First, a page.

- Inflation: South Korea has low inflation, around 2%. Vietnam experiences higher inflation, around 4%.
In summary, South Korea’s economy is more developed and modern compared to Vietnam. Vietnam is in the process of development to catch up with South Korea.
- Vietnam is a Socialist Republic, where the Communist Party of Vietnam (CPV) is the only allowed party and exercises leadership over the country. Vietnam has a multi-tiered system of government, including the National Assembly, the Government, and party committees at various levels.
- South Korea is a democratic republic with a multi-party political system. Several political parties operate within South Korea’s political system, and leadership is transferred through democratic elections.
- Vietnam has a close relationship between the Party and the State, with a single-party system. South Korea separates the Party and the State.
- Vietnam has a Head of State and a Head of Government, while South Korea has a President who serves as both the Head of State and the Head of Government.
- In terms of political structure and ideology, Vietnam and South Korea have significant differences. Vietnam’s political system is characterized by single-party rule, while South Korea has a multi-party democratic system.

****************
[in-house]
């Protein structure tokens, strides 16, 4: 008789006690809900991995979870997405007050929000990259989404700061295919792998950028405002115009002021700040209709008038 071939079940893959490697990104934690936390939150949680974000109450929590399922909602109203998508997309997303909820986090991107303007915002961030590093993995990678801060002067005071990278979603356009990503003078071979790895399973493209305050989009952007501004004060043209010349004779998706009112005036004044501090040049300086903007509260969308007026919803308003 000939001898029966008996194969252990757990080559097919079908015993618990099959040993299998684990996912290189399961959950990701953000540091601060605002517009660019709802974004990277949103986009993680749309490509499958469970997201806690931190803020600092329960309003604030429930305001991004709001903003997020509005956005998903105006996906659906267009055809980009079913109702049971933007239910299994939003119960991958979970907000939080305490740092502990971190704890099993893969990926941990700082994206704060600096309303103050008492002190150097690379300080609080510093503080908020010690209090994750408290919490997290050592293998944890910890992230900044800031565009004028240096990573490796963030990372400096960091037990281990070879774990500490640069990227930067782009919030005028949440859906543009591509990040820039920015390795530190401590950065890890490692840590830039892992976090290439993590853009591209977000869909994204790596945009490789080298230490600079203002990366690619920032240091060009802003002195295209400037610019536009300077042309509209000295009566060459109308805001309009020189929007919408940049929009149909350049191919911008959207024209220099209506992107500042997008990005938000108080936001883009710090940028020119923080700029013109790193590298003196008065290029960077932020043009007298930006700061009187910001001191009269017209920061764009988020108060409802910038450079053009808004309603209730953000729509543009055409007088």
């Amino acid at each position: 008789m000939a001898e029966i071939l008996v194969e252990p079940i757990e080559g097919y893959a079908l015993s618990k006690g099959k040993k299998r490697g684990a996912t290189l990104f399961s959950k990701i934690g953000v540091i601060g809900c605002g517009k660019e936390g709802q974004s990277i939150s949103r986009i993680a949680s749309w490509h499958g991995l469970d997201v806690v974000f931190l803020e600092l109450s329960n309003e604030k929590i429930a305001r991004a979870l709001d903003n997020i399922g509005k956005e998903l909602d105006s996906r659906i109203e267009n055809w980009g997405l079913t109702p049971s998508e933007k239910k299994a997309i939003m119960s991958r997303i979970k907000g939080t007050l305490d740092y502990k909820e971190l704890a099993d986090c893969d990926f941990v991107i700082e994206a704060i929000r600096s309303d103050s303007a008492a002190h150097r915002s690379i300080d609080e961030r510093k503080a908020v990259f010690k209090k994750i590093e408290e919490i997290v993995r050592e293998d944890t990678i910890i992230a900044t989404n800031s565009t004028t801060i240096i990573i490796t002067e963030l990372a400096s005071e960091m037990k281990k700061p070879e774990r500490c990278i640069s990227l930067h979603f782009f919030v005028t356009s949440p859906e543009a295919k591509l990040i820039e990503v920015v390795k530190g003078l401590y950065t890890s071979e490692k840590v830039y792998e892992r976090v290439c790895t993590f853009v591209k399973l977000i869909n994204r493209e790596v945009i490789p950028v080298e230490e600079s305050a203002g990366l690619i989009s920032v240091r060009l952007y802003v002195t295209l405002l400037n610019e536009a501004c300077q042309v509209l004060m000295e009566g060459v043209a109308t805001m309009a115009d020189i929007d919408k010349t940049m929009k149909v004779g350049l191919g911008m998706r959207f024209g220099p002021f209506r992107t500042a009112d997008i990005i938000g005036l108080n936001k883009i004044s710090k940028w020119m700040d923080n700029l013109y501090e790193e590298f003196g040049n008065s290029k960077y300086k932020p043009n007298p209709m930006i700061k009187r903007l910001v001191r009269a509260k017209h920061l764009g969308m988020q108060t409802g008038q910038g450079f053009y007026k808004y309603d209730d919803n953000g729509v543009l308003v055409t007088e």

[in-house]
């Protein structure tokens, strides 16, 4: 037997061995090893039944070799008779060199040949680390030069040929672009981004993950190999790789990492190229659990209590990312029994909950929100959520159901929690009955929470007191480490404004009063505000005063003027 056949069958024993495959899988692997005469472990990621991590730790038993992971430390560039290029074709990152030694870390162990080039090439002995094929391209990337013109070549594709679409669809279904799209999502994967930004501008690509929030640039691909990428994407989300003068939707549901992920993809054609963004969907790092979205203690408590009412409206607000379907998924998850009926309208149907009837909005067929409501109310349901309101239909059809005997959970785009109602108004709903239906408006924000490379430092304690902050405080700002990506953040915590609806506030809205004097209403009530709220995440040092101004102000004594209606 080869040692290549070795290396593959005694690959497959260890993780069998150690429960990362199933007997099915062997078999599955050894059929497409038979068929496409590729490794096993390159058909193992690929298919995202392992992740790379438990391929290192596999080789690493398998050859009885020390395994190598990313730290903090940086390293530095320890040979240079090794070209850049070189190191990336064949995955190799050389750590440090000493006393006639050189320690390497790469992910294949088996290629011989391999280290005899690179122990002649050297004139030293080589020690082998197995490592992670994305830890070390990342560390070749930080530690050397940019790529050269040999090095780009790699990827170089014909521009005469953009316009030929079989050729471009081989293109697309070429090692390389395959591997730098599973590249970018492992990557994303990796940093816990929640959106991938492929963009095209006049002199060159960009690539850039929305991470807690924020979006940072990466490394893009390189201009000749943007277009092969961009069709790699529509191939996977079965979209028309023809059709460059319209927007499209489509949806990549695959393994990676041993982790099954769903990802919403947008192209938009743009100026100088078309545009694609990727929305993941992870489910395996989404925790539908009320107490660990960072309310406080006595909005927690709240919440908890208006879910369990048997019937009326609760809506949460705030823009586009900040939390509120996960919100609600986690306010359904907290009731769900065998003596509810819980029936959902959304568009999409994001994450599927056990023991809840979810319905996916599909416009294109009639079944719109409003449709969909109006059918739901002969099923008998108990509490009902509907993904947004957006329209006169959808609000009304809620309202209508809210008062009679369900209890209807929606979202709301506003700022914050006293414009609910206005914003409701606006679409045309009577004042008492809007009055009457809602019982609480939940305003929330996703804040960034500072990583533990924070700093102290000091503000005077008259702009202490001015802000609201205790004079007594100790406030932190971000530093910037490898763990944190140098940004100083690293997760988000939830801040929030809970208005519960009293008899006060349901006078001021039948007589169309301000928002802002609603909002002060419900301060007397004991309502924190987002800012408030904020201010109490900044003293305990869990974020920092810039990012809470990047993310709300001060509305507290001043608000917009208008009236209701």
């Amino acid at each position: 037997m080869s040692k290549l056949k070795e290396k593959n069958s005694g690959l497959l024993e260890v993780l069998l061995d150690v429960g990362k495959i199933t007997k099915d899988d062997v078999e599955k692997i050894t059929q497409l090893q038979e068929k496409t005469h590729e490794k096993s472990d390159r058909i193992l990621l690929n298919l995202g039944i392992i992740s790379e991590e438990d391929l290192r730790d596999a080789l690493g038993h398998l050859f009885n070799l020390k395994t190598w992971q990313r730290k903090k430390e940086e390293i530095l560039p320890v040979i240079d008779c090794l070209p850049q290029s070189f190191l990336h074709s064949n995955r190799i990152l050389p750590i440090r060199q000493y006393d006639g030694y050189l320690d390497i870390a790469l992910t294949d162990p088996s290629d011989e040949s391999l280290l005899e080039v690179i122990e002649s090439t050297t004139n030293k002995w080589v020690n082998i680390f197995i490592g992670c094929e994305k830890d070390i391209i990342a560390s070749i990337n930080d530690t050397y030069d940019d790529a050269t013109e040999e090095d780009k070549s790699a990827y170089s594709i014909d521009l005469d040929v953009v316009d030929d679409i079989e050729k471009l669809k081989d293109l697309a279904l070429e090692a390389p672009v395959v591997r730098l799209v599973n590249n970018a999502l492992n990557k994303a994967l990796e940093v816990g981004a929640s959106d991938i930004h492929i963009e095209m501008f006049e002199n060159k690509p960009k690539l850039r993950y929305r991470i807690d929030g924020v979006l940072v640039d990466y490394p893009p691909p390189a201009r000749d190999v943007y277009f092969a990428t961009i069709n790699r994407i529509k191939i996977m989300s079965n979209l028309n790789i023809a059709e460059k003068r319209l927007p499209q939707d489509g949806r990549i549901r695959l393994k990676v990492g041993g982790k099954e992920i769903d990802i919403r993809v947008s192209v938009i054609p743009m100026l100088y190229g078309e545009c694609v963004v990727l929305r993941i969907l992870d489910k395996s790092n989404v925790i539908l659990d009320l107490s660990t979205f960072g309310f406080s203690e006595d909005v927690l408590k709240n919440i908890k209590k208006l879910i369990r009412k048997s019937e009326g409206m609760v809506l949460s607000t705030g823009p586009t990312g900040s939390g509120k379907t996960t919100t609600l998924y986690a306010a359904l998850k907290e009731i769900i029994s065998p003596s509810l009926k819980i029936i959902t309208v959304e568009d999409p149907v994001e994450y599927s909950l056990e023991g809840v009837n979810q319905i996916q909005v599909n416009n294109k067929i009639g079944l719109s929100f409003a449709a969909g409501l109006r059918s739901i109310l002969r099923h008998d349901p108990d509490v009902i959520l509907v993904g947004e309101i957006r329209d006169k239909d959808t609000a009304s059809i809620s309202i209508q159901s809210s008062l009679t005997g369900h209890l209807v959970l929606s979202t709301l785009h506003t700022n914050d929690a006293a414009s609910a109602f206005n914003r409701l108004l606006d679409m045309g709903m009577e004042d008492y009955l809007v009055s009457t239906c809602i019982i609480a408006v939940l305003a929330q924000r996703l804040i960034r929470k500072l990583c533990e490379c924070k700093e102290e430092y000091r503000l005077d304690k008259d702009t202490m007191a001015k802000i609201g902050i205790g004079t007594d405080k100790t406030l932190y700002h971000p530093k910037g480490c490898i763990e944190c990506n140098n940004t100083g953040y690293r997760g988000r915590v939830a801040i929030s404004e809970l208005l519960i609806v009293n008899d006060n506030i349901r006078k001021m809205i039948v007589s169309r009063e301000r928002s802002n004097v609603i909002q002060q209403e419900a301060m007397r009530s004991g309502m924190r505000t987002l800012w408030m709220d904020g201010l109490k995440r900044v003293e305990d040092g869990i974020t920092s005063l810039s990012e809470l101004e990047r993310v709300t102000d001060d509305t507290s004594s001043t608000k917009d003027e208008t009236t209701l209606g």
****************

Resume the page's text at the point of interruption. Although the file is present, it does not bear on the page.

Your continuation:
- Vietnam has a President and a Prime Minister. South Korea only has the President as its head of state.
V. Social and culture
- Vietnam’s official language is Vietnamese, which uses the Latin alphabet with diacritics. South Korea’s official language is Korean, which uses the Hangul script.
Below is a list of religions in order of popularity in Vietnam:
- Buddhism: This is the most popular religion in Vietnam, with approximately 14.9 million Buddhists, accounting for about 16.4% of the population. Buddhism is present in all regions of Vietnam.
- Catholicism: Around 7 million Catholics, primarily concentrated in the northern provinces. This is the second-largest religion in Vietnam.
- Protestantism: There are about 1.5 million Protestant believers, mainly among ethnic minorities in the Central Highlands and Northwest regions.